Typical Thinking Patterns:

Ones have a very strong sense of “right” and “wrong” and believe that it is not worth doing if it isn’t done correctly. They, therefore, set very high standards for themselves and will hold themselves and others accountable to these standards. Their inner self-critic is likely to be well developed and Ones may be constantly engaged in an inner conversation about whether things are right, have been done well enough and how they can improve on what is already there. This internal dialogue may include a lot of “I should”, “I must” and “I ought to” as Ones desire to live according to the rules and may create an internal scorecard that they measure themselves up against. This list of what they “should” or “should not” be doing may lead to either constriction or expansion in their life. For example, if they believe we “should” express ourselves creatively, Ones are likely to pursue an artistic activity to fulfil this image of what a good person should do. This impulse may also lead Ones to seek out certain groups that allow them to express some of their needs. They are able to give themselves permission because of the inherent “rules” of those groups that create a trapdoor into an activity that the One would otherwise not be able to justify to themselves or others.

Typical Feeling Patterns:

Even though Ones may experience a lot of anger, they will rarely express it outwardly. Rather, their anger is much more likely to be expressed as moments of irritation and resentment, despite them working hard to keep these emotions under control. Feelings of irritation and resentment are likely to be centered on others and they may often see others as irresponsible, unconcerned with quality, unethical or failing to meet the One’s high standards in some way. Even though Ones are highly self-critical, they do not respond well to criticism from others. Being critical of themselves and others is a kind of defence mechanism and even though Ones strive for perfection, they intensely dislike it when others point out their imperfections. When anger builds, Ones tend to become physically rigid and extremely polite. When they do choose to express their anger, it will be well thought-through and they will be able to justify the anger with a list of grievances and details about past experiences and disappointments. Ones’ anger is often triggered when they consider how things “should be” and at these times they may find it difficult to stay connected to the way things are at the moment.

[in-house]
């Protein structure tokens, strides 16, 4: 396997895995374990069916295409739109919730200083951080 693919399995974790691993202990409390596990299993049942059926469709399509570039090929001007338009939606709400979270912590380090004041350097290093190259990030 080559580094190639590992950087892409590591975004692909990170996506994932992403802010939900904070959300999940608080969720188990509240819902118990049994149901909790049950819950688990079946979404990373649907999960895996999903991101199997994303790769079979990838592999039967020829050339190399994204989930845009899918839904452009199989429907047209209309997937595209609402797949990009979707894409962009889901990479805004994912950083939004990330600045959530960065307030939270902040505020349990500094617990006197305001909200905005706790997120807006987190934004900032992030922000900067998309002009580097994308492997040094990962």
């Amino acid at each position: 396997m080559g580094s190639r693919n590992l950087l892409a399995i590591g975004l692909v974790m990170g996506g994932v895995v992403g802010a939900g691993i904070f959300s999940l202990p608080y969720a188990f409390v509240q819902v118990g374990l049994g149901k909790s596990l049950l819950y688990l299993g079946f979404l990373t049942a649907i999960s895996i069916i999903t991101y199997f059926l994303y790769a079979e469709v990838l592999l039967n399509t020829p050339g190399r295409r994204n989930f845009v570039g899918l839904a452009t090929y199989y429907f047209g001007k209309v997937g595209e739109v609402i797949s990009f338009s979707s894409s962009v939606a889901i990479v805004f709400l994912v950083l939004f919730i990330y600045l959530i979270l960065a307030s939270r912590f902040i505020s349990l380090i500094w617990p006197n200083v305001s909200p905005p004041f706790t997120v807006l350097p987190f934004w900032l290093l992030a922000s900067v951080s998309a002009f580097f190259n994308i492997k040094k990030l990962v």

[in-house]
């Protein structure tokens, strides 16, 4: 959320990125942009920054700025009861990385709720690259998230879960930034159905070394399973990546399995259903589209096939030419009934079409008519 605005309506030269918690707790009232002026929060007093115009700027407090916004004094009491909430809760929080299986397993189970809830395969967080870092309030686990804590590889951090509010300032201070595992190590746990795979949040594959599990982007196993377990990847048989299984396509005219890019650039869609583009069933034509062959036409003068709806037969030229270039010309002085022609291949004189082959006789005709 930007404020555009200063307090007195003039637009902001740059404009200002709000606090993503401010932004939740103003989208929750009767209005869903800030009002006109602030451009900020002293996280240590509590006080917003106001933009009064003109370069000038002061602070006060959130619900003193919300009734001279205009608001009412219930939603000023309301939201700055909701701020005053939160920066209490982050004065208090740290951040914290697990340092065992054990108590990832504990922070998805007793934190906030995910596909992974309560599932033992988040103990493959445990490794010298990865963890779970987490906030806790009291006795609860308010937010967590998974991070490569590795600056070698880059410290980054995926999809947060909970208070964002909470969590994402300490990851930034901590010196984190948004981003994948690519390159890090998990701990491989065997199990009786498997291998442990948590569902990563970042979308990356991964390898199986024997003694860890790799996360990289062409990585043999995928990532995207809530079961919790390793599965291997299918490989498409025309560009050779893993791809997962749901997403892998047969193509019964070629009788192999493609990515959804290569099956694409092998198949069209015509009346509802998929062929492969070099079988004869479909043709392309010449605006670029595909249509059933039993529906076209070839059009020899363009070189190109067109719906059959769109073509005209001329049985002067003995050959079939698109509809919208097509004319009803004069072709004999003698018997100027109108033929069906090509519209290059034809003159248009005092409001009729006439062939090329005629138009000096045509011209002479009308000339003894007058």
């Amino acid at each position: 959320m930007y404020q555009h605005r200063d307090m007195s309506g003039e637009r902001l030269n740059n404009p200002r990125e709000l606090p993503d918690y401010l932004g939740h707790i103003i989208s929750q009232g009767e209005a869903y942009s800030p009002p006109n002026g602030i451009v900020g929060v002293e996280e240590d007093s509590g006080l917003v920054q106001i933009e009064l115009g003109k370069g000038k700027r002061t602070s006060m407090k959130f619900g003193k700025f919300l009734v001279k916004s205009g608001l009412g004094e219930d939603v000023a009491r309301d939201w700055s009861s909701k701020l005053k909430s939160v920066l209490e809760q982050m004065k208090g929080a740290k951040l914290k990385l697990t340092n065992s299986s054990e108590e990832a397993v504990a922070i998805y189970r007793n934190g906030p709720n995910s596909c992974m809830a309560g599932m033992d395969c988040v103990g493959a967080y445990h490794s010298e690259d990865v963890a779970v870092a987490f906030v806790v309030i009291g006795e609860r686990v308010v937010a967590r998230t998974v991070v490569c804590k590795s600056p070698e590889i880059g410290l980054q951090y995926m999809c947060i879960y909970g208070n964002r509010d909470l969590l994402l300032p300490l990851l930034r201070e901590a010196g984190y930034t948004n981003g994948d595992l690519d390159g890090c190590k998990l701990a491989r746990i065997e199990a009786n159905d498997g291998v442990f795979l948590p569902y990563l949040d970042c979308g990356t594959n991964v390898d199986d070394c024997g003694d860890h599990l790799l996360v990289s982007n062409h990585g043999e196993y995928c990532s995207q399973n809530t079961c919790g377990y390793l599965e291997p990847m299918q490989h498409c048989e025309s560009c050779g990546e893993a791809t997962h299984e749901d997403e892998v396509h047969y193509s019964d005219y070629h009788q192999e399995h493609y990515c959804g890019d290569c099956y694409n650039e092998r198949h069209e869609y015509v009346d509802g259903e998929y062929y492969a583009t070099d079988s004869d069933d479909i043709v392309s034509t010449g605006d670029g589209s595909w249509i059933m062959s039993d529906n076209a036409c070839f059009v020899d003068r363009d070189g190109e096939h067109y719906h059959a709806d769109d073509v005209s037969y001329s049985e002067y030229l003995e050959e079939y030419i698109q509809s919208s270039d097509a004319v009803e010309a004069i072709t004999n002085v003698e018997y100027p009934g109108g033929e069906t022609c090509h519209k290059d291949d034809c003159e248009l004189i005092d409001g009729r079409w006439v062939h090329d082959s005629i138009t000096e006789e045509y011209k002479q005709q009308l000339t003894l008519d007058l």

Blind Spots

  • Ones may appear critical or impatient even when they are trying to be constructive in interactions with others.
  • Ones may be unaware of how irritation, anger and resentment show up in body language despite their best efforts towards controlling and repressing these emotions.
  • When feeling righteous about an issue, Ones may struggle to move from this righteous position to accepting that others may also have a valid, different perspective/response.
enneagram type 1 descriptive image sorting peas

orgamize enneagram type 1 descriptive image

correcting enneagram type 1 descriptive image

perfection enneagram type 1 descriptive image
line of stretch and release enneagram type 1 descriptive image